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Writing Themselves Into a Frenzy

Want to connect media education with the English Language Arts curriculum, high-interest pop culture, and more “literacies” than you shake a stick at? Then think hard about adding the reading and writing of scripts to your bag of tricks.

And with April right around the corner, there happens to be plenty of support, community, and resources out there—because it’s just about time for Script Frenzy to kick off.

Not familiar with Script Frenzy? Well, it’s sponsored by the same non-profit that brings us National Novel Writing Month (aka NaNoWriMo) every November, and, as with that hugely popular event, its Young Writers Program provides students with robust support via coaching, online tools, and sharing platforms. In the full-fledged version of Script Frenzy, the idea is to write a 100-page script over the course of the month, but for young writers there’s intentionally some flexibility: simply challenge yourself by setting a concrete goal and then achieve it… which is a great approach for any kind of writing, really.

Yes, it may be a little late at this point to start incorporating all the educator resources available, such as extensive pre-Frenzy lesson plans, but items such as the classroom kit can still provide some valuable boosts in motivation (it includes the “Stop Watching. Start Writing” buttons shown above).

And it’s definitely not too late to think about creating some targeted enrichment lessons or a mini-program wherein young writers could shoot for drafting a meaningful yet attainable writing product (e.g., the script for a short film/video or a comics script). Of course it’s possible that many of the students you know or work with are already committed to participating in Script Frenzy independently, so why not support them, too?

In fact, I’m such a big believer in the benefits of scriptwriting that I tracked down the ever-gracious Chris Angotti, Young Writers Program Director, to ask him a few questions…

First off, once Script Frenzy begins, what updates or new resources will become available online—either for participating educators or students, or for the curious who want to get a sense of the fun and maybe consider jumping in next year?

In April, students and educators receive regular “cameo” articles from professional scriptwriters [collected here], and regular pep talks from the Script Frenzy staff. In addition, they can connect with other writers for advice/encouragement in our forums.

So how does Script Frenzy in schools complement media education?

Scripts are the foundation for many media that students interact with in both educational and entertainment contexts. The opportunity to write one themselves allows for a greater understanding of the elements of film, television, stage, and comic narratives. Just as professional scriptwriters do, students start with the seed of an idea and see how a script creates a blueprint for it to come to life. Many classrooms are also able to “publish” their work in the forms of student videos and other productions.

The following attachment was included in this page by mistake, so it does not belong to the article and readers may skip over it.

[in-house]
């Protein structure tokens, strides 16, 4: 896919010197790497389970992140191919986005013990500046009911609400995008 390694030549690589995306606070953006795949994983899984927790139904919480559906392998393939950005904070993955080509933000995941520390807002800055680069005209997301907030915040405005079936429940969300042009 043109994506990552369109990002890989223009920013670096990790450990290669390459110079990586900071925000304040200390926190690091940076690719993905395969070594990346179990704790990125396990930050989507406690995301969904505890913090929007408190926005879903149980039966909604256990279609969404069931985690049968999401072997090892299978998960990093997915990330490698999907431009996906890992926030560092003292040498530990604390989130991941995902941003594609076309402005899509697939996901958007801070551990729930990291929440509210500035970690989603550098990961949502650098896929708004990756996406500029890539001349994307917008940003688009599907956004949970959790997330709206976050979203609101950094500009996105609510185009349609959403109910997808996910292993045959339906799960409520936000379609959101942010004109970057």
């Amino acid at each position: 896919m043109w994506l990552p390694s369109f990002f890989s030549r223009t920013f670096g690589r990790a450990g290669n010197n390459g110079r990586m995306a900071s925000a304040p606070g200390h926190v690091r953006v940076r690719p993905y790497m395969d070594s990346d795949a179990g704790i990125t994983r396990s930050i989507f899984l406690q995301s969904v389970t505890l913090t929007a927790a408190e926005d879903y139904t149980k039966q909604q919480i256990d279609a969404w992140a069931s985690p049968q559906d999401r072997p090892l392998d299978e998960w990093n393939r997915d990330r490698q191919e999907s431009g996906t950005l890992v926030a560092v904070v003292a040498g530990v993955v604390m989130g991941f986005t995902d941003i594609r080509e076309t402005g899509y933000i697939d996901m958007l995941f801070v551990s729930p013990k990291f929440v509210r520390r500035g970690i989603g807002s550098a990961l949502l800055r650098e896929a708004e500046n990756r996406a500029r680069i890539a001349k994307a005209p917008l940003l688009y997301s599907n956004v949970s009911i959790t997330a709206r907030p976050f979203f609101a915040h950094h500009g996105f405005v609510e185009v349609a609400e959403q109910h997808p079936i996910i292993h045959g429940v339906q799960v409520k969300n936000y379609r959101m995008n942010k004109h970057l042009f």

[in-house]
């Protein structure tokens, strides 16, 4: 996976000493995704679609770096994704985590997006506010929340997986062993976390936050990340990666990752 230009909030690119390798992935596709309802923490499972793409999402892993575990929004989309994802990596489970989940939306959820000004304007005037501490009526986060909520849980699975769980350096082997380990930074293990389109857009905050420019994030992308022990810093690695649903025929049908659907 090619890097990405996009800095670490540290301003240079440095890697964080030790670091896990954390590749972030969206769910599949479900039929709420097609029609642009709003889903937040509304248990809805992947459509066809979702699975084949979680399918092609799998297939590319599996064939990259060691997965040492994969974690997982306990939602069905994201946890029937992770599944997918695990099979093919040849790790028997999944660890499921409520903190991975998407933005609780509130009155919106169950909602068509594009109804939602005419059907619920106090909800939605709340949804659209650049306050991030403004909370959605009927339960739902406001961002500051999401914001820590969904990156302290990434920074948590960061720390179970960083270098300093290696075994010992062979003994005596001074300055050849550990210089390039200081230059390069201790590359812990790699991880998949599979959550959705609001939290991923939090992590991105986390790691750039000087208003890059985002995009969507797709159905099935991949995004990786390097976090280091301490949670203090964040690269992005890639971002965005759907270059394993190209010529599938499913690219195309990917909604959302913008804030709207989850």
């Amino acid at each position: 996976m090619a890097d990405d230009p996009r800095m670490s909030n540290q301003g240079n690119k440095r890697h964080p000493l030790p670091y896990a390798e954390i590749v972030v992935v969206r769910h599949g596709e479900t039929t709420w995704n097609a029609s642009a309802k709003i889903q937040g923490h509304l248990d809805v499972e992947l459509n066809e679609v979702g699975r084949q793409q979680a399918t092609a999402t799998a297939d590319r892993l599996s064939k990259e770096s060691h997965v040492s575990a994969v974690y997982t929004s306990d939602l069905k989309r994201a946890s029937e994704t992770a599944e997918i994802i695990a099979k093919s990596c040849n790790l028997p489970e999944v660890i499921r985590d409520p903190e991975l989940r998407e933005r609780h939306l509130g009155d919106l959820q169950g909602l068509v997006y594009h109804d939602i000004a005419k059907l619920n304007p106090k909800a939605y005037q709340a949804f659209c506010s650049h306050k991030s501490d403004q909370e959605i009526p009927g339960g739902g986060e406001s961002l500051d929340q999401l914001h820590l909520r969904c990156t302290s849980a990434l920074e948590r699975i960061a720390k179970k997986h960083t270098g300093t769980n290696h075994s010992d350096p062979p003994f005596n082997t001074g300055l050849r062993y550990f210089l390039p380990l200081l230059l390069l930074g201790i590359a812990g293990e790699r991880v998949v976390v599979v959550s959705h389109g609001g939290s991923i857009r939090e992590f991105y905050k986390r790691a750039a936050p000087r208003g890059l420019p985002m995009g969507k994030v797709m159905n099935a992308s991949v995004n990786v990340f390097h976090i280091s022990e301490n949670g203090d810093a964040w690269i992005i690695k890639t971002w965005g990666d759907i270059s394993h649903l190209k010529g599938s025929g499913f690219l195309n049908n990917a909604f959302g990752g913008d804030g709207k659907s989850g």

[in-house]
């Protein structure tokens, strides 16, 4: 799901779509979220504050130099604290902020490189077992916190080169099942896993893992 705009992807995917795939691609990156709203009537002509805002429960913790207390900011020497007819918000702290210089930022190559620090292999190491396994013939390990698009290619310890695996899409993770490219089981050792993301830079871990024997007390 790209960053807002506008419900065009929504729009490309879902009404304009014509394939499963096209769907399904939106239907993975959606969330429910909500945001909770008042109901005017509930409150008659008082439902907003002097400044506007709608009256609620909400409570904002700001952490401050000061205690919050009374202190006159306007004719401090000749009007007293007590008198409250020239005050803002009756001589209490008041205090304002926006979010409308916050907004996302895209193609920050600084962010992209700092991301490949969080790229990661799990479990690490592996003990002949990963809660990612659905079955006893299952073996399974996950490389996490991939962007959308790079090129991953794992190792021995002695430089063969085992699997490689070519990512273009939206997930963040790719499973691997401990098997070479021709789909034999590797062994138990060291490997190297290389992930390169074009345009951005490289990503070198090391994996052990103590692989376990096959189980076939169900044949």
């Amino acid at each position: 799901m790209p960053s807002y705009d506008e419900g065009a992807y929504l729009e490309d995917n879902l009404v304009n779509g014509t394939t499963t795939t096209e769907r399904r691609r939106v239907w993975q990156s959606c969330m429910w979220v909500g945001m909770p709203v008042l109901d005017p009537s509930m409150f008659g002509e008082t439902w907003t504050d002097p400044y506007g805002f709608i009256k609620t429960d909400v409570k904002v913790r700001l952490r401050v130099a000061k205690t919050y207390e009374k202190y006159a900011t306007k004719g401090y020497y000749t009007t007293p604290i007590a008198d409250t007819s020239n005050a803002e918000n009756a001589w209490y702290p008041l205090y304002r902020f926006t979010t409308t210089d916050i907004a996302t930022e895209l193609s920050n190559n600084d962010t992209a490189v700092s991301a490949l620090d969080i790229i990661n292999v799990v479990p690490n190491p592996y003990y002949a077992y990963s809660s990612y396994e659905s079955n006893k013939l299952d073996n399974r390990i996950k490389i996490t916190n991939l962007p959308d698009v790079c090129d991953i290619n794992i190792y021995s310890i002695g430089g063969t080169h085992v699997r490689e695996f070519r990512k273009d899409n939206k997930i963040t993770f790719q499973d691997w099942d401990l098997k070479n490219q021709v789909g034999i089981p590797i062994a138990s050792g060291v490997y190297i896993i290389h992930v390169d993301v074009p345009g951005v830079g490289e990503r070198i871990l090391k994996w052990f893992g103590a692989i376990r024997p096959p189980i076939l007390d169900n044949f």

What’s the role, then, of youth and school librarians in terms of making professional scripts available to young people as mentor texts?

Our how-to and resource pages strongly suggest that a student’s first step should be reading scripts to gain an understanding of the form. Unfortunately, scripts are not generally as widely read or published as other literature. So librarians are vital professionals in the curation of professional scripts—whether it be pointing students to a proper shelf or maintaining links on a library website. They know their youth audience—and their current media obsessions—better than anybody.

Finally, what evidence do you see of “transliteracies” at work when students write scripts?

The interesting thing about writing a script for one medium is that it can be adapted for another. This isn’t as true of prose. A student’s script for a film, for instance, could become—with some tweaking—the script for a graphic novel (or a web series, or a stage play, or even a found text poem). Once she’s created all the elements, her idea can take flight in a variety of forms. In addition, her experience (in initial creation as well as “translating”) increases her ability to read narratives across multiple platforms.


Inspired yet? If not, don’t worry—Connect the Pop will keep covering scriptwriting in various contexts, including Script Frenzy, until you become a believer…

About Peter Gutierrez